Let’s Talk About the Superior Wordsworth Sibling—Dorothy
On the 250th anniversary of British Romantic poet Williams Wordsworth’s birth, actors and celebrities have jumped at the chance to record their favorite Wordsworth poems and send them in for the Wordsworth 250. However, instead of just celebrating Willy Wordsman, I want to give some love to his sister Dorothy Wordsworth.
I first became aware of Dorothy Wordsworth while taking a British Romanticism course while I was studying abroad. My professor brought to my attention the “literature” of women—that of letters/diaries. Women who may not have been able to be writers or authors in the traditional sense, but who also left behind beautiful, thoughtful observations. These observations sometimes inspired men who did use them in published work.
One of the most well-known poems from Wordsworth is “I Wandered Lonely as a Cloud,” also known as “Daffodils.” The beginning of it goes as follows:
“I wandered lonely as a cloud
That floats on high o’er vales and hills,
When all at once I saw a crowd,
A host, of golden daffodils;
Beside the lake, beneath the trees,
Fluttering and dancing in the breeze.
Continuous as the stars that shine
And twinkle on the milky way,
They stretched in never-ending line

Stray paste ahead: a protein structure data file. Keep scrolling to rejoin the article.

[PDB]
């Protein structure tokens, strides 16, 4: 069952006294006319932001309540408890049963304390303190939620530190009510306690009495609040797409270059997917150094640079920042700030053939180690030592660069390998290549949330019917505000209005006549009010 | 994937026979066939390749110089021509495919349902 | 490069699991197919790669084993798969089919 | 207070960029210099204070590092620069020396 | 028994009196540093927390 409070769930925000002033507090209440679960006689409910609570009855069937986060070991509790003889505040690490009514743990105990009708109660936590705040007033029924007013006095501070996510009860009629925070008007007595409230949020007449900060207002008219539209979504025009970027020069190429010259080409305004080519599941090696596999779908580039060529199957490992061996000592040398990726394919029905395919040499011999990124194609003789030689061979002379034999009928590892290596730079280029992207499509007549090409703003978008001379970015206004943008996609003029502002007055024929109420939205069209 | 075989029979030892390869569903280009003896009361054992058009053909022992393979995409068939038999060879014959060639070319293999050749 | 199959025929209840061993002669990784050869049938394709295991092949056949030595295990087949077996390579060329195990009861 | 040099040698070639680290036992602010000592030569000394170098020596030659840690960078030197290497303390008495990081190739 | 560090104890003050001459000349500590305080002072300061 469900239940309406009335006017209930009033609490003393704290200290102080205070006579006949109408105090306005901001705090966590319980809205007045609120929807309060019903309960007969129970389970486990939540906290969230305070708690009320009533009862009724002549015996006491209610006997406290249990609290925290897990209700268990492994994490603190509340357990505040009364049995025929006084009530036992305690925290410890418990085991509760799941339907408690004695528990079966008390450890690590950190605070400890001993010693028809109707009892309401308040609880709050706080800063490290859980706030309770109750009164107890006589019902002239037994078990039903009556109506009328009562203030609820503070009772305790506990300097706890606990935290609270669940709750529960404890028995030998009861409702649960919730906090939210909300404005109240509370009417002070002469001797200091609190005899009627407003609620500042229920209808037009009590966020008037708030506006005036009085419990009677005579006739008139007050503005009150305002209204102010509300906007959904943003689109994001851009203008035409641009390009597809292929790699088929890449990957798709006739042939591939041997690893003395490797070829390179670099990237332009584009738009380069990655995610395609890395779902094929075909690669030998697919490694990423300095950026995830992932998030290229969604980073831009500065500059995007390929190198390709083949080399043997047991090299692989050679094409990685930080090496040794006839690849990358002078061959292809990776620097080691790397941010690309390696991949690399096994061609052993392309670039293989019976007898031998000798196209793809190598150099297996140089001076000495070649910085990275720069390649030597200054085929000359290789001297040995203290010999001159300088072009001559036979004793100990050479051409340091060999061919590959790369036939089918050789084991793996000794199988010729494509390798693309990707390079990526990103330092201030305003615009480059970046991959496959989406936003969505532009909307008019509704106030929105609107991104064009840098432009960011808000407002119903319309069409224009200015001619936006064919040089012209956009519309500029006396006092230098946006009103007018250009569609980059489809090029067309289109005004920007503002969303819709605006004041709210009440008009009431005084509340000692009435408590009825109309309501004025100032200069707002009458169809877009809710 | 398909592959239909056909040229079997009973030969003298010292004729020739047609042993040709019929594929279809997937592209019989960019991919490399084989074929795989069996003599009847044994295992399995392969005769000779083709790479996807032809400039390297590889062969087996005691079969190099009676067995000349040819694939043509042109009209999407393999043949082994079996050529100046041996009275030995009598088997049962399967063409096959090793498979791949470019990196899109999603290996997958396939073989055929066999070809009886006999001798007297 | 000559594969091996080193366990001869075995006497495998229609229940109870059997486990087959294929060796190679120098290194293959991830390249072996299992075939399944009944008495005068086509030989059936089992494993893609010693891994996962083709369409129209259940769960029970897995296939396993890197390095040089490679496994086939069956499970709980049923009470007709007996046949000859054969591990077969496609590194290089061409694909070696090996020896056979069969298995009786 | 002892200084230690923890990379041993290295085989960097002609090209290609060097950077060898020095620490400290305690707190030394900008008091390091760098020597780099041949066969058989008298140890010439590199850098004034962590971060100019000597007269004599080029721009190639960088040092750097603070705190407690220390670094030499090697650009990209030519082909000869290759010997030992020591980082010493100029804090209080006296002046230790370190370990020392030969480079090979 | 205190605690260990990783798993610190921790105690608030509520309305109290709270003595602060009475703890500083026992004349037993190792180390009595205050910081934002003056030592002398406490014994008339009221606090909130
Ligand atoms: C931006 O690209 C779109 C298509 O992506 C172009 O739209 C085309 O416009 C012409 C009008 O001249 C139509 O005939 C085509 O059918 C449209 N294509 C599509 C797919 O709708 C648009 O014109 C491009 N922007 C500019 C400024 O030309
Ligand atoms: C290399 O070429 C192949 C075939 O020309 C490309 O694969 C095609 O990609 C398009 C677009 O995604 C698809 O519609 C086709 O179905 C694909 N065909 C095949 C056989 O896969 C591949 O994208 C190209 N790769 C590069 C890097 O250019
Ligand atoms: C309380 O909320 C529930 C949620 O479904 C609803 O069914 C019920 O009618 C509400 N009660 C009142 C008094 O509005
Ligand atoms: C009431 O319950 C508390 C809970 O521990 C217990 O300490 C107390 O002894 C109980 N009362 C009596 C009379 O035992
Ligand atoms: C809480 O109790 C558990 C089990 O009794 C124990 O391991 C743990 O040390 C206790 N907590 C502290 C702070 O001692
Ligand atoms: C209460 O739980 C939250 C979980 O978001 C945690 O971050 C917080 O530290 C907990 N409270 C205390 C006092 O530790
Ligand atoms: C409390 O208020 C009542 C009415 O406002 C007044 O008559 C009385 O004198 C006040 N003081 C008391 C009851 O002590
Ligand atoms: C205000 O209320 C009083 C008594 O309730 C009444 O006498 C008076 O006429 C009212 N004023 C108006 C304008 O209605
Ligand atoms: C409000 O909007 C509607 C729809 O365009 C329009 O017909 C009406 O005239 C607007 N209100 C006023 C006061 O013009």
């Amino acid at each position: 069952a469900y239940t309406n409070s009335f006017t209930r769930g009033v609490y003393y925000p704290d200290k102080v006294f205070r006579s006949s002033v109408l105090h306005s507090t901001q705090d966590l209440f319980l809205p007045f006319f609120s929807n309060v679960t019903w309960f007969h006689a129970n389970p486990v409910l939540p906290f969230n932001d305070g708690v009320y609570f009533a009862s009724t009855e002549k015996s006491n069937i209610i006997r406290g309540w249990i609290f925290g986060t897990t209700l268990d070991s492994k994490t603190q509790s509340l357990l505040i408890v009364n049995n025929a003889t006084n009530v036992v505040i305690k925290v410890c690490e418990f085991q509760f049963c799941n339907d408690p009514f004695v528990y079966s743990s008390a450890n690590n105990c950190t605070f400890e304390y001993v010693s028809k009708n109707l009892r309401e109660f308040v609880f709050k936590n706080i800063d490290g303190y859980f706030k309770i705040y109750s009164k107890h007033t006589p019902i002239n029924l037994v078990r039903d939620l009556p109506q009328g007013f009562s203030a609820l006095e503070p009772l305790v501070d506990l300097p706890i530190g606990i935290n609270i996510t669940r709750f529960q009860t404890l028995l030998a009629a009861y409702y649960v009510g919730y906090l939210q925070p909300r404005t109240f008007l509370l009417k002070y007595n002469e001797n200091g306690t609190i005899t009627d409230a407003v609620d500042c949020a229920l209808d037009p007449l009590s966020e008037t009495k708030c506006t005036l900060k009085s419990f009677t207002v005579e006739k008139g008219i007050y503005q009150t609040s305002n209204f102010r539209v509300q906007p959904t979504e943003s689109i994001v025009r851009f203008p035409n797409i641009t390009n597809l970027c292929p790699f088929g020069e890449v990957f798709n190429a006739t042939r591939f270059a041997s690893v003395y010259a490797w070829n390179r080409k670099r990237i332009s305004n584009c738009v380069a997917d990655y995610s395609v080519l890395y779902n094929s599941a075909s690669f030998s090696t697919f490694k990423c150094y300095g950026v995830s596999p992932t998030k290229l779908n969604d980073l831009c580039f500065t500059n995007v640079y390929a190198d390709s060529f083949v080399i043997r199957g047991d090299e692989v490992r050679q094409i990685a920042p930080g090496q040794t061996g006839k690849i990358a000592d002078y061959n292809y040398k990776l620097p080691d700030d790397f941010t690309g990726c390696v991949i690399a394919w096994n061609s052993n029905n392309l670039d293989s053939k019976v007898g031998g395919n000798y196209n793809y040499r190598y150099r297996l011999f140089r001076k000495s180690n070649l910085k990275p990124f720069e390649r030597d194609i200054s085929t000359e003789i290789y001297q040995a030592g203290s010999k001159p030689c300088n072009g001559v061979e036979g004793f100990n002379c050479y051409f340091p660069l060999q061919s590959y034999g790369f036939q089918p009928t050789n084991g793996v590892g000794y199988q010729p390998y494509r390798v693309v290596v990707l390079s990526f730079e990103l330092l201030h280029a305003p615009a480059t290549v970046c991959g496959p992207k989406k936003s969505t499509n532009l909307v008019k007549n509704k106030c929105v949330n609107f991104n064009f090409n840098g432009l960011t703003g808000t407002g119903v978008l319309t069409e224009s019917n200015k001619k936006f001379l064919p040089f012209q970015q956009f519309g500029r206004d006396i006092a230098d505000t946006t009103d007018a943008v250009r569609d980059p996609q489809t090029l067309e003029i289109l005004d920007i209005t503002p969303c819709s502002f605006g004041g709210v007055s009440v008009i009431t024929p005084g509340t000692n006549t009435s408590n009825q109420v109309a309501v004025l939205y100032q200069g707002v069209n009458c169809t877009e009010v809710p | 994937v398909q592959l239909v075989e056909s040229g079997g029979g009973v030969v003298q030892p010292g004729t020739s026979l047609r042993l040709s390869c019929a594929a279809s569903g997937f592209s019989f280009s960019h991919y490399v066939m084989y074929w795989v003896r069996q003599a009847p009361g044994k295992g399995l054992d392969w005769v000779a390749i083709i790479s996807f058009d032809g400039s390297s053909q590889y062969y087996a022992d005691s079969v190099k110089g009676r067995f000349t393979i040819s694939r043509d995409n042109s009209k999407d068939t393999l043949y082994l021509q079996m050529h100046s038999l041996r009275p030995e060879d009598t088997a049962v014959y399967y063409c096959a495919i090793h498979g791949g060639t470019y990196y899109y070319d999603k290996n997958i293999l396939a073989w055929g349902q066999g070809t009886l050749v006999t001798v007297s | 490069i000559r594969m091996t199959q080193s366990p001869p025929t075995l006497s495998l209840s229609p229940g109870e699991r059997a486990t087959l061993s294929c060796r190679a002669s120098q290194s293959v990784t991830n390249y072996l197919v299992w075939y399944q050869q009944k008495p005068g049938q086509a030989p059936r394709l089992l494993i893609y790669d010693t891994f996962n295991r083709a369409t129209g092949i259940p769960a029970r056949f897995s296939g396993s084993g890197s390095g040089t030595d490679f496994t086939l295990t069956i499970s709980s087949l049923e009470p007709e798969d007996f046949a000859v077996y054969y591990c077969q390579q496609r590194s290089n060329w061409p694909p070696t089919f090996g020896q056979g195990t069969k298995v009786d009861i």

Along the margin of a bay:
Ten thousand saw I at a glance,
Tossing their heads in sprightly dance.”
Here is an excerpt from one of Dorothy’s journals, two years before the above poem was released: “I never saw daffodils so beautiful they grew among the mossy stones about and about them, some rested their heads upon these stones as on a pillow for weariness and the rest tossed and reeled and danced and seemed as if they verily laughed with the wind that blew upon them over the lake, they looked so gay ever glancing ever changing.”
The Grasmere Journal, which is where this passage comes from, is a collection of Dorothy Wordsworth’s daily musings while living in the Lake District. Her work and writing was instrumental in helping her brother shape some of the landscape imagery that made his works so notable.
She was truly a great force behind his brilliance and her decision to stay behind the scenes is a reflection of her own desires. That also doesn’t make her work less important. Just look at how Anne Lister’s journals and diaries have given us an insight into lesbian life in the 1800s, which has now turned into the series Gentleman Jack on HBO.
As we are celebrating her famous brother, I think it’s only fair to show some love Wordsworth’s worthy sister. She is one of those unsung figures of literary history that helped to make our world more full.
As Susan M. Levin put it at the beginning of her 1980 essay Subtle Fire: Dorothy Wordsworth’s Prose and Poetry, “To read Dorothy Wordsworth is to be confronted by a sensibility unique in nineteenth-century letters.”
(via The Guardian, image: Public Domain)
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